• When you click on links to various merchants on this site and make a purchase, this can result in this site earning a commission. Affiliate programs and affiliations include, but are not limited to, the eBay Partner Network.

The Roadkill Coronet

Congrats and welcome from Central Oregon. I rewatched that episode recently and wondered what happened to the Coronet. Glad to see another one is saved.
Congrats and welcome from Central Oregon. I rewatched that episode recently and wondered what happened to the Coronet. Glad to see another one is saved.
Not only that but the polara is doing well too! The kid hasn’t done much other than maintenance and added some stickers. We go to Roadkill nights together!
Welcome from Alabama, aviation mechanic that's great, and your beginning to speak Mopar. Keep up the education.
By the way, I call my one Road Runner the "RoadKill Runner"; we drove it over 11,000 miles across country last year. The theme of the Road Runner is not to worry about perfection, but just to enjoy driving it.

Having said that, I borrowed the term for my car, and it has no association with the show. Your car absolutely does, so it can legitimately be the RoadKill Coronet!

Enjoy it - not all cars need to be pristine trailer queens!




welcome and the run to RKN is always a blast. if you still have that 440 I’m guessing you can save it. I launched a rod like that through the pan of my Coronet Superbee and everything turned out just fine in the end, now it has more power than ever
Hello Everybody!
As the title states, my Mopar is the 1967 dodge coronet seen in episode 126 (S10) of the Motortrend TV show Roadkill! Needless to say its changed A LOT since that day so ill start with august 18th 2021 onward, only because I didn't have much of a history with Mopars prior.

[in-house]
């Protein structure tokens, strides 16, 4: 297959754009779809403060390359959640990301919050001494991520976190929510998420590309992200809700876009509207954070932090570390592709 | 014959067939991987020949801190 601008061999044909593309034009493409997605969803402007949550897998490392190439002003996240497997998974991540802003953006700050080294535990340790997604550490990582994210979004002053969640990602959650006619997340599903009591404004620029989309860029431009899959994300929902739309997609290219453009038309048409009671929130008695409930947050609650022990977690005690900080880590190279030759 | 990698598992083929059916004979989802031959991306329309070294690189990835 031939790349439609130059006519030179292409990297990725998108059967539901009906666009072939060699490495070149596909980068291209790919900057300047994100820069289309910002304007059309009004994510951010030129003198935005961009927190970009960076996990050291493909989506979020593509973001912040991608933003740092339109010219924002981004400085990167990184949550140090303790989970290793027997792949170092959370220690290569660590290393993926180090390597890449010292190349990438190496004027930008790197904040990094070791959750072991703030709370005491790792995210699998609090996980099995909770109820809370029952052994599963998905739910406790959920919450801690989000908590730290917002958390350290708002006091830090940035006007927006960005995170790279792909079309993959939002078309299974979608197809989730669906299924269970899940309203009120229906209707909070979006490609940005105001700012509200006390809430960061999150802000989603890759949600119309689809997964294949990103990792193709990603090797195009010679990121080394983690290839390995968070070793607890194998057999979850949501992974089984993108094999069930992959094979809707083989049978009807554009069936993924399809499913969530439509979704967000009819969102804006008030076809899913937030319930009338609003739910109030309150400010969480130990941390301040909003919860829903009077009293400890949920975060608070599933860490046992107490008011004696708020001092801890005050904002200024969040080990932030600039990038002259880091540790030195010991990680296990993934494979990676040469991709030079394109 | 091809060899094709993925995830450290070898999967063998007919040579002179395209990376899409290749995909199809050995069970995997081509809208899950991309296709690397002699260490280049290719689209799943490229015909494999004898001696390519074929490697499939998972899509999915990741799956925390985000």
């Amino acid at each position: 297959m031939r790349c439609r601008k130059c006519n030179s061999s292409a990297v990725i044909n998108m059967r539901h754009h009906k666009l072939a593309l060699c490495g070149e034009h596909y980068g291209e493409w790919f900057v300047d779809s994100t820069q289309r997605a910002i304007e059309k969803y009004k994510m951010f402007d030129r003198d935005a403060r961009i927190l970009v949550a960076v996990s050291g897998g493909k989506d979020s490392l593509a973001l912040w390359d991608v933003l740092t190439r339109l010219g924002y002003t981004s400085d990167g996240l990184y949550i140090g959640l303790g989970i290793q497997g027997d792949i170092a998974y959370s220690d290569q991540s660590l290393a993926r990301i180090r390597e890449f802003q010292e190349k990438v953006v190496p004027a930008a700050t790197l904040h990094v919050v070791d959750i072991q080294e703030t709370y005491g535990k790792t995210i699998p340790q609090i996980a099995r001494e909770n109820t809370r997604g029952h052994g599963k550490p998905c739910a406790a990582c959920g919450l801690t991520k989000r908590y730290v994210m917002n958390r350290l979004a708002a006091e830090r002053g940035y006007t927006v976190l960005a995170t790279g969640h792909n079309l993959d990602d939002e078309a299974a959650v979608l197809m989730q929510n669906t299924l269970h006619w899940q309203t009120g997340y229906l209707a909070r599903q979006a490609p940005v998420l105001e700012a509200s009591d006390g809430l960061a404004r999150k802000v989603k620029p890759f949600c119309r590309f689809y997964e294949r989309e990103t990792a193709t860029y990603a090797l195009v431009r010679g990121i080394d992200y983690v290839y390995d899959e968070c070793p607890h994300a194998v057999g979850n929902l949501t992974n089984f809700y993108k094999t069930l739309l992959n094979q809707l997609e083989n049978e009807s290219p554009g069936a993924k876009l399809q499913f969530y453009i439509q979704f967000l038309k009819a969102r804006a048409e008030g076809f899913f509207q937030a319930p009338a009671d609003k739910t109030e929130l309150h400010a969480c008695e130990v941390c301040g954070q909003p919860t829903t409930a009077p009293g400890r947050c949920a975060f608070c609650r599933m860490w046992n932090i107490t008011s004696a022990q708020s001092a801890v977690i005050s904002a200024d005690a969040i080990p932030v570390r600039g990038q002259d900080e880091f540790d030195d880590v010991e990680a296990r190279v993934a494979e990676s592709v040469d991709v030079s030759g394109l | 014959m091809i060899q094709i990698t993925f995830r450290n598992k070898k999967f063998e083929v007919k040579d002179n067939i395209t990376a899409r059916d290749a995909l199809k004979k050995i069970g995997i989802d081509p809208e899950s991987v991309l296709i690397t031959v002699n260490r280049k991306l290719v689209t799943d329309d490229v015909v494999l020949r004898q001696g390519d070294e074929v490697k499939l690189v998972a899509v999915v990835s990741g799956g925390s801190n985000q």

I'll start off with the car as it was when I got it: 1967 Dodge Coronet 440, 318 2bbl, 727 auto, factory A/C car (long since removed), 8 3/4 with 2.94 open, Power steering, Manual brakes. almost every chassis bushing or joint was on the verge of collapsing. the subframe and floors aren't soft but the quarters and front fenders are pretty crusty. The worst of it is the lower corners in the back of the roof, my guess that was the vinyl tops doing. Top that off with some generic 14x5.5 steelies with the wrong lugnuts, leaking radiator, and a leaking fuel tank, that's how I drove it home, barely!

When I got home the previous owner reached out to me with some additional parts he wanted to give me. I went over to collect the goods being: Passenger door skin, Edelbrock SP2P 318 and 600 cfm Carb with brackets and kickdown stuff, and some rad 14x6" slot mags. First thing I did to the car was slap on that manifold and carb, man it made a difference! So much so that it tore apart the drivers motor mount. I replaced both just to be safe. With a few paychecks saved up and my old Maverick sold I finally started to fix it up. I was 19 and going to college at the time so I didn't have too much to spare. I got a new fuel tank, radiator, headers, and solid motor mounts. I had finished all this around mid October but I had tests coming up so it sat.

Well now we come to December 2021, the beginning of the cars major change in attitude. with the car in my parents garage it was time to put it over at my place. I got it running, and pretty good at that, so I decided to move it over. Well me and all my genius couldn't leave the car be and I took it out with a buddy. I was doing a pull not paying a lick of attention to my oil pressure gauge and sent the #1 rod right out the pan. This was a real low point for me in terms of the car, I had barely drove it for 3 months and I already killt it. I still owe my father for this one, He sends me a 1970 318 with a "documented 37k miles" and says: "Your picking it up Saturday, I don't want to see you complaining to me about it" This was a huge weight of my shoulders, if only I had known what was in store over the next few months.